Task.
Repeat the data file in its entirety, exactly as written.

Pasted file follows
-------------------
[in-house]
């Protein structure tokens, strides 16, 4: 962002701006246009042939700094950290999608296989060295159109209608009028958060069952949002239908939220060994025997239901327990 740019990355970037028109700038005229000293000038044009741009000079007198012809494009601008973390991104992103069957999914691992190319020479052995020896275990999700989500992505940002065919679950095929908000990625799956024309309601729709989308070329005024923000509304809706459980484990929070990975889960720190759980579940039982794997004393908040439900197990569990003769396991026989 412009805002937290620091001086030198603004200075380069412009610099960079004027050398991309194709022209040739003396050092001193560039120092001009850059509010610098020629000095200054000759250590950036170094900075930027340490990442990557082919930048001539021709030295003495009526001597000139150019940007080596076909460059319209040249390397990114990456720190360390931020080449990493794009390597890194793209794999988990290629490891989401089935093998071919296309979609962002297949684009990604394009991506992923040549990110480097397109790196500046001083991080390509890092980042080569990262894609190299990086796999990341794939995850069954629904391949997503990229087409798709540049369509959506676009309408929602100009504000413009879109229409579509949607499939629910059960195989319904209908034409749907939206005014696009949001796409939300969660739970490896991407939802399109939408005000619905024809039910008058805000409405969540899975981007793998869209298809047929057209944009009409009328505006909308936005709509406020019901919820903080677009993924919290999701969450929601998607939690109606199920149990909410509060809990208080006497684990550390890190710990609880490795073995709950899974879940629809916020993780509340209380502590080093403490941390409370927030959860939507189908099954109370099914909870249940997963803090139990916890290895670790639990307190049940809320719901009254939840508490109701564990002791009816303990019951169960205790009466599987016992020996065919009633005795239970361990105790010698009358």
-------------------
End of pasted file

[in-house]
């Protein structure tokens, strides 16, 4: 962002701006246009042939700094950290999608296989060295159109209608009028958060069952949002239908939220060994025997239901327990 740019990355970037028109700038005229000293000038044009741009000079007198012809494009601008973390991104992103069957999914691992190319020479052995020896275990999700989500992505940002065919679950095929908000990625799956024309309601729709989308070329005024923000509304809706459980484990929070990975889960720190759980579940039982794997004393908040439900197990569990003769396991026989 412009805002937290620091001086030198603004200075380069412009610099960079004027050398991309194709022209040739003396050092001193560039120092001009850059509010610098020629000095200054000759250590950036170094900075930027340490990442990557082919930048001539021709030295003495009526001597000139150019940007080596076909460059319209040249390397990114990456720190360390931020080449990493794009390597890194793209794999988990290629490891989401089935093998071919296309979609962002297949684009990604394009991506992923040549990110480097397109790196500046001083991080390509890092980042080569990262894609190299990086796999990341794939995850069954629904391949997503990229087409798709540049369509959506676009309408929602100009504000413009879109229409579509949607499939629910059960195989319904209908034409749907939206005014696009949001796409939300969660739970490896991407939802399109939408005000619905024809039910008058805000409405969540899975981007793998869209298809047929057209944009009409009328505006909308936005709509406020019901919820903080677009993924919290999701969450929601998607939690109606199920149990909410509060809990208080006497684990550390890190710990609880490795073995709950899974879940629809916020993780509340209380502590080093403490941390409370927030959860939507189908099954109370099914909870249940997963803090139990916890290895670790639990307190049940809320719901009254939840508490109701564990002791009816303990019951169960205790009466599987016992020996065919009633005795239970361990105790010698009358």